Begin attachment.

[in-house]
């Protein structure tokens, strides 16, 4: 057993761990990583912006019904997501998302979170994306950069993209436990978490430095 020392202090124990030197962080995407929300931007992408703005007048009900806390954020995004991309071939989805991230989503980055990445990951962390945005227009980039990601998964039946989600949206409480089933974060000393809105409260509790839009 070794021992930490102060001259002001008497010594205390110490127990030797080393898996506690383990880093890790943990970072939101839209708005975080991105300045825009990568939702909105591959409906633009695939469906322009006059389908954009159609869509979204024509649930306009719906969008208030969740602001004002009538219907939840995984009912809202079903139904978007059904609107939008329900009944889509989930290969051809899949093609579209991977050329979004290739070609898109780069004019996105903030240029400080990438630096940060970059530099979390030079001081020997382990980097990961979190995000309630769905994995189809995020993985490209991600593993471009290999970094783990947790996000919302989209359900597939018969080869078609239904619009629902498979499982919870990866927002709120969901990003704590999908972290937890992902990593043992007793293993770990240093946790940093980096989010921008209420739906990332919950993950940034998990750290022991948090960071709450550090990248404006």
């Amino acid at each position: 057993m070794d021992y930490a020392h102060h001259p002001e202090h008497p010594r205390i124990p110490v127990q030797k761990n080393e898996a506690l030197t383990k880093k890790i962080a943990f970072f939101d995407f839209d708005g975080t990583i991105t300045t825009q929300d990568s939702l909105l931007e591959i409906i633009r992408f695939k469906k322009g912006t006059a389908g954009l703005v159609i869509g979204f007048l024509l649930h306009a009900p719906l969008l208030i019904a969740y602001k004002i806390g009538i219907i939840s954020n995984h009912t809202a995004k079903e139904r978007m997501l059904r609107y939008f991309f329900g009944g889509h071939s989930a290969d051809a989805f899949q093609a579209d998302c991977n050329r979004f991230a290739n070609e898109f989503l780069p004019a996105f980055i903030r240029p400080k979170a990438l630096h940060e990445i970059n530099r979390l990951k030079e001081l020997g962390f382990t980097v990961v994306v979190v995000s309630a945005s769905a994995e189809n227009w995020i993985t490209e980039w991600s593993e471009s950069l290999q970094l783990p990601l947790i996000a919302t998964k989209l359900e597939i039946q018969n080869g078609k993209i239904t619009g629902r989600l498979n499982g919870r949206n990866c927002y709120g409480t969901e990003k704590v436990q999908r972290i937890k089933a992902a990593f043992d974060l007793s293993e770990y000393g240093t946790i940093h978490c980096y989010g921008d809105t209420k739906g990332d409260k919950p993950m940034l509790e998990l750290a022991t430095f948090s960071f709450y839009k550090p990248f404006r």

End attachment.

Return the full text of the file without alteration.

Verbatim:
[in-house]
């Protein structure tokens, strides 16, 4: 057993761990990583912006019904997501998302979170994306950069993209436990978490430095 020392202090124990030197962080995407929300931007992408703005007048009900806390954020995004991309071939989805991230989503980055990445990951962390945005227009980039990601998964039946989600949206409480089933974060000393809105409260509790839009 070794021992930490102060001259002001008497010594205390110490127990030797080393898996506690383990880093890790943990970072939101839209708005975080991105300045825009990568939702909105591959409906633009695939469906322009006059389908954009159609869509979204024509649930306009719906969008208030969740602001004002009538219907939840995984009912809202079903139904978007059904609107939008329900009944889509989930290969051809899949093609579209991977050329979004290739070609898109780069004019996105903030240029400080990438630096940060970059530099979390030079001081020997382990980097990961979190995000309630769905994995189809995020993985490209991600593993471009290999970094783990947790996000919302989209359900597939018969080869078609239904619009629902498979499982919870990866927002709120969901990003704590999908972290937890992902990593043992007793293993770990240093946790940093980096989010921008209420739906990332919950993950940034998990750290022991948090960071709450550090990248404006």
């Amino acid at each position: 057993m070794d021992y930490a020392h102060h001259p002001e202090h008497p010594r205390i124990p110490v127990q030797k761990n080393e898996a506690l030197t383990k880093k890790i962080a943990f970072f939101d995407f839209d708005g975080t990583i991105t300045t825009q929300d990568s939702l909105l931007e591959i409906i633009r992408f695939k469906k322009g912006t006059a389908g954009l703005v159609i869509g979204f007048l024509l649930h306009a009900p719906l969008l208030i019904a969740y602001k004002i806390g009538i219907i939840s954020n995984h009912t809202a995004k079903e139904r978007m997501l059904r609107y939008f991309f329900g009944g889509h071939s989930a290969d051809a989805f899949q093609a579209d998302c991977n050329r979004f991230a290739n070609e898109f989503l780069p004019a996105f980055i903030r240029p400080k979170a990438l630096h940060e990445i970059n530099r979390l990951k030079e001081l020997g962390f382990t980097v990961v994306v979190v995000s309630a945005s769905a994995e189809n227009w995020i993985t490209e980039w991600s593993e471009s950069l290999q970094l783990p990601l947790i996000a919302t998964k989209l359900e597939i039946q018969n080869g078609k993209i239904t619009g629902r989600l498979n499982g919870r949206n990866c927002y709120g409480t969901e990003k704590v436990q999908r972290i937890k089933a992902a990593f043992d974060l007793s293993e770990y000393g240093t946790i940093h978490c980096y989010g921008d809105t209420k739906g990332d409260k919950p993950m940034l509790e998990l750290a022991t430095f948090s960071f709450y839009k550090p990248f404006r």